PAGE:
They form the crucial link between the medical fraternity and the patient. Welcome to the world of medical sociologists.
G. Chitra’s day begins with ward-rounds at the Stanley Medical College (SMC), where she greets patients with a smile, and enquires about their health and treatment they are undergoing. She patiently listens to them and then goes to the Out Patient (OP) ward , where she addresses the people assembled there about Cholera and hygiene habits to be adopted. She then goes to the burn injury ward to provide psychiatric counselling to a young girl who had immolated herself after a domestic quarrel.
Welcome to the world of clinical/medical social workers. Thousands of inspired youth like Chitra are efficiently rendering their service to society by working in the field of medicine. Upon completing a masters in social work, Chitra is now pursuing M.Phil in clinical social work at the SMC. “Health care must reach the poorest of the poor and it is with this mission that I decided to take up this career,” Chitra says.
Jennifer Nancy and Yurei Pam are students of medical sociology at the Loyola College, Chennai. While Yurei wants to work in hospitals in the North East and be involved in health promotion, Jennifer wants to specialise in patient counselling.
“Medical sociology students learn to understand society from the health point of view. A nation’s wealth is its people’s health. Therefore, it is the duty of the medical social workers to function as facilitators between health care providers and the recipients,” says Rev. Dr. MJM. Mahalingam, course coordinator of the department of medical sociology, Loyola College, Chennai. Government, NGO’s and voluntary agencies make use of the services of the medical sociologists.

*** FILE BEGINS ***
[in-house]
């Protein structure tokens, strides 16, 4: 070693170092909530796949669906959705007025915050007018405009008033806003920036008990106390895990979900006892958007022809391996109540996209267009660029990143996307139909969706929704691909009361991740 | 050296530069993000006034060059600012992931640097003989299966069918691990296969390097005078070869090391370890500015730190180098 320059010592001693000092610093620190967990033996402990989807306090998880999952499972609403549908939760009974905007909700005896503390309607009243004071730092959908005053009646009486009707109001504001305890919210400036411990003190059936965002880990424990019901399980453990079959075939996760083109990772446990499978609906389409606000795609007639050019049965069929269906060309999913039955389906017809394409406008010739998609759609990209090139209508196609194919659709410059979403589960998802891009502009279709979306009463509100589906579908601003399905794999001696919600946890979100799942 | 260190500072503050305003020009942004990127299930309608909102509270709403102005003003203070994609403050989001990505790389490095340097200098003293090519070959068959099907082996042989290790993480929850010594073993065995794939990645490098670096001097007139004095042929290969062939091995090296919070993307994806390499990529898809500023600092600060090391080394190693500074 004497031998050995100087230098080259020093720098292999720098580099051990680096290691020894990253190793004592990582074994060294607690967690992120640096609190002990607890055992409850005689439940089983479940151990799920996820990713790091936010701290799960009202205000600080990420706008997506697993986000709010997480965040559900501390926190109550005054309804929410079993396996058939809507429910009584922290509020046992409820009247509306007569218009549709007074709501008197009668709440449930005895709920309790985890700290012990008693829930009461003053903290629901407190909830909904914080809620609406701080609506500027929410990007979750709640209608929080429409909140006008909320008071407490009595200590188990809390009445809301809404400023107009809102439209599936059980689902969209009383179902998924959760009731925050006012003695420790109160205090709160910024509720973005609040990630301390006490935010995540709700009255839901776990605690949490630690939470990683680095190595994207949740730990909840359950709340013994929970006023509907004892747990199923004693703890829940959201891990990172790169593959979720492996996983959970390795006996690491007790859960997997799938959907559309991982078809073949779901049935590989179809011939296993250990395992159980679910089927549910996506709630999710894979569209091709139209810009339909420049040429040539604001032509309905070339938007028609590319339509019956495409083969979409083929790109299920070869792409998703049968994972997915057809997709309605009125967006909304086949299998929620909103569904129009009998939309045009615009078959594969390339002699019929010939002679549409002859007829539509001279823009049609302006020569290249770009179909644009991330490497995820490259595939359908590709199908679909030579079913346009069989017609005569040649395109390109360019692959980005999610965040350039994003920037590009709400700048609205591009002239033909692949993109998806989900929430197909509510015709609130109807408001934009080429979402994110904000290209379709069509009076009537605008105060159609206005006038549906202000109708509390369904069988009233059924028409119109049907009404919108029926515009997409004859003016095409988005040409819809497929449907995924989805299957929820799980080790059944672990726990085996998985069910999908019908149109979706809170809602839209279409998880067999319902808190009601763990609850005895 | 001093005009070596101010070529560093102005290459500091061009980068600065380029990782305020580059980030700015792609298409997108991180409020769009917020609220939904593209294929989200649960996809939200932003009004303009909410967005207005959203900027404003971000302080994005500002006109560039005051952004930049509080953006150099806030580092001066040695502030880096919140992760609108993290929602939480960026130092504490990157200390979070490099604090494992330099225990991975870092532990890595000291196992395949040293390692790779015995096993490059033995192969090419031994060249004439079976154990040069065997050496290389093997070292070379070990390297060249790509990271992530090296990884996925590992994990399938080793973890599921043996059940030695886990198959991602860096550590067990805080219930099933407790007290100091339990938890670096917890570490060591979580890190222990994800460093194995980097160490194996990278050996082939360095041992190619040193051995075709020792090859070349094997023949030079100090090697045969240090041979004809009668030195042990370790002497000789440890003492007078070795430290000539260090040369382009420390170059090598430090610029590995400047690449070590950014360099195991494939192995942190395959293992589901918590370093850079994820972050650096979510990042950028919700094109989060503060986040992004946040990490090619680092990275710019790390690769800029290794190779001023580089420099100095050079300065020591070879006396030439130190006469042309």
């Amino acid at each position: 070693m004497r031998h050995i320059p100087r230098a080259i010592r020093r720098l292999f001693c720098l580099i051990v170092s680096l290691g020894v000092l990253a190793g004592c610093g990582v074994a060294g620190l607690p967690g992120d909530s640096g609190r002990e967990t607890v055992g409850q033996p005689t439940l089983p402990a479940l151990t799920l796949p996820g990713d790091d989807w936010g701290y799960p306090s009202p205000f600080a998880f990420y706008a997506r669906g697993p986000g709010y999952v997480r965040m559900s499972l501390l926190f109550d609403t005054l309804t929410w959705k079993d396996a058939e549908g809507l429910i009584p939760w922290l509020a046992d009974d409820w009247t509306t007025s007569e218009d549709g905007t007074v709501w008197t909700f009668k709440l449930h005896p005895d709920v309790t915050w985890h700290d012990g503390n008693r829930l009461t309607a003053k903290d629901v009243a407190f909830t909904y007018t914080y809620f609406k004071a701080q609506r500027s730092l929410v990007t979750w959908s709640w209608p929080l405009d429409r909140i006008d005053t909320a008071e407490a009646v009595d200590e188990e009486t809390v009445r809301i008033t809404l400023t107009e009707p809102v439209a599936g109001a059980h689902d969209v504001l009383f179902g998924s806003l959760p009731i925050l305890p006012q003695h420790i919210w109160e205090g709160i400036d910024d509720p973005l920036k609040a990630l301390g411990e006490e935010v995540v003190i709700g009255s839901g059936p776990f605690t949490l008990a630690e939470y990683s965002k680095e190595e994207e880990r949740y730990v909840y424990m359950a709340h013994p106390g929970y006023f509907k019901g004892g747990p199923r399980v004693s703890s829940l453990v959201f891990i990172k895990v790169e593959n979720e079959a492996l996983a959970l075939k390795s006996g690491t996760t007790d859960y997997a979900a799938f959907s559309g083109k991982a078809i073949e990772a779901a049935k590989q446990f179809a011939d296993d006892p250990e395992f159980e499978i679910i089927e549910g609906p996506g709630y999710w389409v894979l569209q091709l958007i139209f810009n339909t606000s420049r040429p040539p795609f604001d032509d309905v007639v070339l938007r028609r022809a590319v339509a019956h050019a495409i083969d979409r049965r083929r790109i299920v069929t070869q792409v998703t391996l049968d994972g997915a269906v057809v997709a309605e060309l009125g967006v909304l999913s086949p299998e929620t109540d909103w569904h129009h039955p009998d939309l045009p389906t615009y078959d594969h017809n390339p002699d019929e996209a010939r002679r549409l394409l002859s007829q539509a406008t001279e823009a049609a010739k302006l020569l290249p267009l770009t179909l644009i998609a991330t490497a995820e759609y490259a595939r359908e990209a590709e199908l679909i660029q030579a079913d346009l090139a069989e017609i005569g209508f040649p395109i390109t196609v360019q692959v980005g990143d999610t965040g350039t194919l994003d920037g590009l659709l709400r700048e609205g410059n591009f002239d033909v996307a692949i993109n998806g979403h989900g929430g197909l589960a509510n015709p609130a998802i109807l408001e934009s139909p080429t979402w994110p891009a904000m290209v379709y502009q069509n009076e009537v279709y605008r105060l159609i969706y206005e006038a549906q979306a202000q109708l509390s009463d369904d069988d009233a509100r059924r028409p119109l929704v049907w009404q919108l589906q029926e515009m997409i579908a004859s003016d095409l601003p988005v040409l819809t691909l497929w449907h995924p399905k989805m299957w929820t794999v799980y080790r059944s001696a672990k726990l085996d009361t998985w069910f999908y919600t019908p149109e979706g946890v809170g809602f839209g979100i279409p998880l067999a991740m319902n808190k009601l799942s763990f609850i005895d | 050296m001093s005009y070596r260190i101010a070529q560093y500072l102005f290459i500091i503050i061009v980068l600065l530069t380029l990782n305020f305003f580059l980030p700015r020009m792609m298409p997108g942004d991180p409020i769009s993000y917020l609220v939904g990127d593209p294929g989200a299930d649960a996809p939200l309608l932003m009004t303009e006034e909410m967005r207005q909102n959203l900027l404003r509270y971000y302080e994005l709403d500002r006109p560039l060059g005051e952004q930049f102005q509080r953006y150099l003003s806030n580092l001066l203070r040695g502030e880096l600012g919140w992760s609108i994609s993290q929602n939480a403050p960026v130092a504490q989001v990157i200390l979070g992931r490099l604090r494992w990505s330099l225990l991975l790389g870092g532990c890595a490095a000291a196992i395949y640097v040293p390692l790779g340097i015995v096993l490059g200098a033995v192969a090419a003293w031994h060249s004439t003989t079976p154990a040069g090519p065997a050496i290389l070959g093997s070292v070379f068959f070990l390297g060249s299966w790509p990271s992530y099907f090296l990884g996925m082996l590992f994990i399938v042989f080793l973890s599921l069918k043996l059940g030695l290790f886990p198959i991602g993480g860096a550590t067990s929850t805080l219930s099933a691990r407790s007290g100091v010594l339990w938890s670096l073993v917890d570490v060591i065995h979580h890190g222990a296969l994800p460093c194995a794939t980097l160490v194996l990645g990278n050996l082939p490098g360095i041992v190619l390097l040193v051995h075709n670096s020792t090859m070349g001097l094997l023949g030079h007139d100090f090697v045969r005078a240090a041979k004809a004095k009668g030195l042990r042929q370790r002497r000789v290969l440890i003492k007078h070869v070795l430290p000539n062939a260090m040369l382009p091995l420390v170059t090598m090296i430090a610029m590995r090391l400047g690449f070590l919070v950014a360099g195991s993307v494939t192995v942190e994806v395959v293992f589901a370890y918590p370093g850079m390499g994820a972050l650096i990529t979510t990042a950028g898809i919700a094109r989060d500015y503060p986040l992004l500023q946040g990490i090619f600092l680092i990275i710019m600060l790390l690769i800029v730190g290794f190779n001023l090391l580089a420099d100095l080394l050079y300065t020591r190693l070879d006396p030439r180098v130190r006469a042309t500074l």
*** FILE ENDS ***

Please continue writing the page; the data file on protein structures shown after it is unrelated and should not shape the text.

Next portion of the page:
“Medical sociologists need to have the right aptitude and approach. They approach any issue in medicare in the patients perspective only and reach out the patient at the right time,” says Dr.Philomena Mariados, dean and head, department of medical sociology, MMM College of Health Sciences, Chennai.
Bridging the gap
Hemalatha, who completed her PG course in medical sociology, was recruited by Mohan Foundation, an NGO that works in the field of organ donation. “I aspired for a career in nursing, but when I came to know of this course, I decided this is the most appropriate field for me. We are the bridge between health care and society, the focus being on how effectively and efficiently healthcare is provided to an individual who seeks treatment,” says Hemalatha, who has specialised in creating awareness and educating the general public about organ donation.
“There is a dearth of trained and qualified medical sociologists. Their services are inevitable in the hospital environment as they are the ones who act as a bridge between the doctors and the patients,” says Dr. S Geethalakshmi, dean, SMC.
Group counselling, teaching the importance of medicine, motivating the patients, treatment education and counselling the caretakers of the patient are the areas where doctors utilize the services of medical social workers.
A.P.Irungovel, head of department of medical sociology, Sankara Nethralya, Chennai, who has twenty years of experience in this field, says “Role played by the medical sociologists is immensely significant. Thus, is it important that they keep themselves abreast about development in medical field and upgrade their knowledge constantly,” he says.